|7th century–8th century|
Tsanaretis Khevi in modern international borders of Georgia
Tsanareti (Georgian: წანარეთი) (alternative spellings: Tsanaria, Canaria, Sanaria, Sanaryia) was a historic district (Khevi) in the early medieval Caucasus, lying chiefly in what is now the northeastern corner in Georgia’s region of Mtskheta-Mtianeti.
In the narrow sense of the term Tsanareti (reduced later simply to Khevi) was applied by the medieval Georgian annals to the area around the Darial Pass, inhabited by the Tsanars. This warlike tribe is already known as Sanars to Ptolemy. According to the 8th century Arab historian Masudi, the Tsanars, though Christians, claimed their origin from Nizar b. Maad b. Murad, and then from a branch of the Ukail family. Although this claim is completely rejected by modern scholars, the origins of the Tsanars are still uncertain today. The tribe is sometimes claimed to be an offshoot of Sarmatians. Vladimir Minorsky believes, however, that they were the Nakh-speakers.
Whatever their origin, the Tsanars seem to have adopted, over the centuries, many features of Georgian culture, including language and religion, being subsequently completely commingled with the Georgian people to form one of its ethnographic groups Mokheves, who were known until recently as Tsans (or Tsons) to the neighbouring Ossetians.
In struggle against the Arab occupation Tsanars staged a powerful uprising in the 770s and, according to Ya'qubi, requested help from the Byzantines, Khazars and the as-Saqāliba. The rebellious tribe soon became a dominant force in the historical Kakheti region and played a crucial role, circa 787, in the formation of the principality of Kakheti ruled by a prince with the title of Chorepiscopus. For all practical purposes, the contemporary Arab sources used the word Sanãryia to designate the principality in general. However, the Tsanars seem to have been significantly weakened by the early 9th century, enabling their rival clan of the Gardabanians to install their chief Vache as a Chorepiscopus of Kakheti in the 830s. By the end of the 10th century, Tsanareti fell under the kingdom of Hereti, whose king John Senekerim adopted the title of "King of the Tsanars".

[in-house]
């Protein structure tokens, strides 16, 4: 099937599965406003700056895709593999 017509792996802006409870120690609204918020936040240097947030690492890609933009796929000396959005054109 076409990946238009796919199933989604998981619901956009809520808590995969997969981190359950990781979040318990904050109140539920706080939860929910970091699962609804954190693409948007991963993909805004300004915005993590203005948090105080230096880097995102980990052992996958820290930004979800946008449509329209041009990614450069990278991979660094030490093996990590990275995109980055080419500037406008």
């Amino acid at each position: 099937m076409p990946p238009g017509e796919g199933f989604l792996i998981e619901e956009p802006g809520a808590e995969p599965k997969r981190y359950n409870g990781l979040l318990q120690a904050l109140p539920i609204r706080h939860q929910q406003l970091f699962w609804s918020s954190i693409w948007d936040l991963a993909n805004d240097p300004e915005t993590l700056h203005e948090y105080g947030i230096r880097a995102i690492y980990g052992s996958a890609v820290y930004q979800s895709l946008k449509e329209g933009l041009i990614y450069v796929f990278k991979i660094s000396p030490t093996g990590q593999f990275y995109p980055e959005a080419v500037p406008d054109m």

- Rapp S.H. Jr., Studies in Medieval Georgian Historiography: Early Texts and Eurasian Contexts, Peeters Bvba (September 25, 2003), ISBN 90-429-1318-5, pp 398–9
- Minorsky V. F., History of Shirvan and Derbent in the 9th-11th centuries. Moscow, 1963, pp 210–211 (Russian)
- Lordkipanidze M. D., Political Unification of Feudal Georgia, 1963, p 140 (Georgian)
- Berdzenishvili N. A., Issues in the History of Georgia, vol. 9, Tbilisi, 1983, p 60 (Georgian)
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